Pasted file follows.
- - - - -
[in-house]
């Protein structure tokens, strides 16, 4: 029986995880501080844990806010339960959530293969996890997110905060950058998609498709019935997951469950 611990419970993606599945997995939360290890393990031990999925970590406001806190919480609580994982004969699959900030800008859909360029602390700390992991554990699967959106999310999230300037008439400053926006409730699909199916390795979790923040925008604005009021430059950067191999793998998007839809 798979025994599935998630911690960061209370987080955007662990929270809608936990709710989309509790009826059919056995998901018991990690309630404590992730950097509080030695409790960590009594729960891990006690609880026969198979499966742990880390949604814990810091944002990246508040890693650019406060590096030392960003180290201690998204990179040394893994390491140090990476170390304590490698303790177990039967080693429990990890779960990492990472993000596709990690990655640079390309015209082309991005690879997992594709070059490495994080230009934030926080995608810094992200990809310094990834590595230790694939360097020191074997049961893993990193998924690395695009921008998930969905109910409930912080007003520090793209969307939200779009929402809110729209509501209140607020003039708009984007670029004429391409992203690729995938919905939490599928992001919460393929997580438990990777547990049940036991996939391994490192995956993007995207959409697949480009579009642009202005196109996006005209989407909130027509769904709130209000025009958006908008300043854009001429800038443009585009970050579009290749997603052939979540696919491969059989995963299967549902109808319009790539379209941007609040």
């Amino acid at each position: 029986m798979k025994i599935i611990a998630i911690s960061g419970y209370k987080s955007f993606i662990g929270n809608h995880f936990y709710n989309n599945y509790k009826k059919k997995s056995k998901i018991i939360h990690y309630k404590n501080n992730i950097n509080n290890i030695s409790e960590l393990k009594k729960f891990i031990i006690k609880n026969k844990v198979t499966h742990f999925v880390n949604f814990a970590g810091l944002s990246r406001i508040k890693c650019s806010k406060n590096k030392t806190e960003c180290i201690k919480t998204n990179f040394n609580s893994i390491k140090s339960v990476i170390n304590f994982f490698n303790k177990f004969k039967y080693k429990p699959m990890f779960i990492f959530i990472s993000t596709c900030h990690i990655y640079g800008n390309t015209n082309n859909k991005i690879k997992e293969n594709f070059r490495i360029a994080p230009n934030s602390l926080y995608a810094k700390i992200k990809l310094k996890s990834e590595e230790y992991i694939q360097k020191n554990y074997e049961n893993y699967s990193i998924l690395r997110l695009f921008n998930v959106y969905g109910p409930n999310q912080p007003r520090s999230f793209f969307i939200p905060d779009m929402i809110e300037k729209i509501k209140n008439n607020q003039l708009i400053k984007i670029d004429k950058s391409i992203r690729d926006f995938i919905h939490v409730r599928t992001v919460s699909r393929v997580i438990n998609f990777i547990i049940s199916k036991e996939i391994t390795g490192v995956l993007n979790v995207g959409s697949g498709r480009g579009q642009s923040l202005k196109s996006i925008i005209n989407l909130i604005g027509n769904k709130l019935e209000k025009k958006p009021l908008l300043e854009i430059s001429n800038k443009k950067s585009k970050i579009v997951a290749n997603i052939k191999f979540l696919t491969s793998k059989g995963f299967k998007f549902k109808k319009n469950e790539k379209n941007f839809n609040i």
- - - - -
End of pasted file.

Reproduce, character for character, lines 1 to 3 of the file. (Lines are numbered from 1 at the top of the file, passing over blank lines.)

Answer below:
[in-house]
């Protein structure tokens, strides 16, 4: 029986995880501080844990806010339960959530293969996890997110905060950058998609498709019935997951469950 611990419970993606599945997995939360290890393990031990999925970590406001806190919480609580994982004969699959900030800008859909360029602390700390992991554990699967959106999310999230300037008439400053926006409730699909199916390795979790923040925008604005009021430059950067191999793998998007839809 798979025994599935998630911690960061209370987080955007662990929270809608936990709710989309509790009826059919056995998901018991990690309630404590992730950097509080030695409790960590009594729960891990006690609880026969198979499966742990880390949604814990810091944002990246508040890693650019406060590096030392960003180290201690998204990179040394893994390491140090990476170390304590490698303790177990039967080693429990990890779960990492990472993000596709990690990655640079390309015209082309991005690879997992594709070059490495994080230009934030926080995608810094992200990809310094990834590595230790694939360097020191074997049961893993990193998924690395695009921008998930969905109910409930912080007003520090793209969307939200779009929402809110729209509501209140607020003039708009984007670029004429391409992203690729995938919905939490599928992001919460393929997580438990990777547990049940036991996939391994490192995956993007995207959409697949480009579009642009202005196109996006005209989407909130027509769904709130209000025009958006908008300043854009001429800038443009585009970050579009290749997603052939979540696919491969059989995963299967549902109808319009790539379209941007609040």
């Amino acid at each position: 029986m798979k025994i599935i611990a998630i911690s960061g419970y209370k987080s955007f993606i662990g929270n809608h995880f936990y709710n989309n599945y509790k009826k059919k997995s056995k998901i018991i939360h990690y309630k404590n501080n992730i950097n509080n290890i030695s409790e960590l393990k009594k729960f891990i031990i006690k609880n026969k844990v198979t499966h742990f999925v880390n949604f814990a970590g810091l944002s990246r406001i508040k890693c650019s806010k406060n590096k030392t806190e960003c180290i201690k919480t998204n990179f040394n609580s893994i390491k140090s339960v990476i170390n304590f994982f490698n303790k177990f004969k039967y080693k429990p699959m990890f779960i990492f959530i990472s993000t596709c900030h990690i990655y640079g800008n390309t015209n082309n859909k991005i690879k997992e293969n594709f070059r490495i360029a994080p230009n934030s602390l926080y995608a810094k700390i992200k990809l310094k996890s990834e590595e230790y992991i694939q360097k020191n554990y074997e049961n893993y699967s990193i998924l690395r997110l695009f921008n998930v959106y969905g109910p409930n999310q912080p007003r520090s999230f793209f969307i939200p905060d779009m929402i809110e300037k729209i509501k209140n008439n607020q003039l708009i400053k984007i670029d004429k950058s391409i992203r690729d926006f995938i919905h939490v409730r599928t992001v919460s699909r393929v997580i438990n998609f990777i547990i049940s199916k036991e996939i391994t390795g490192v995956l993007n979790v995207g959409s697949g498709r480009g579009q642009s923040l202005k196109s996006i925008i005209n989407l909130i604005g027509n769904k709130l019935e209000k025009k958006p009021l908008l300043e854009i430059s001429n800038k443009k950067s585009k970050i579009v997951a290749n997603i052939k191999f979540l696919t491969s793998k059989g995963f299967k998007f549902k109808k319009n469950e790539k379209n941007f839809n609040i």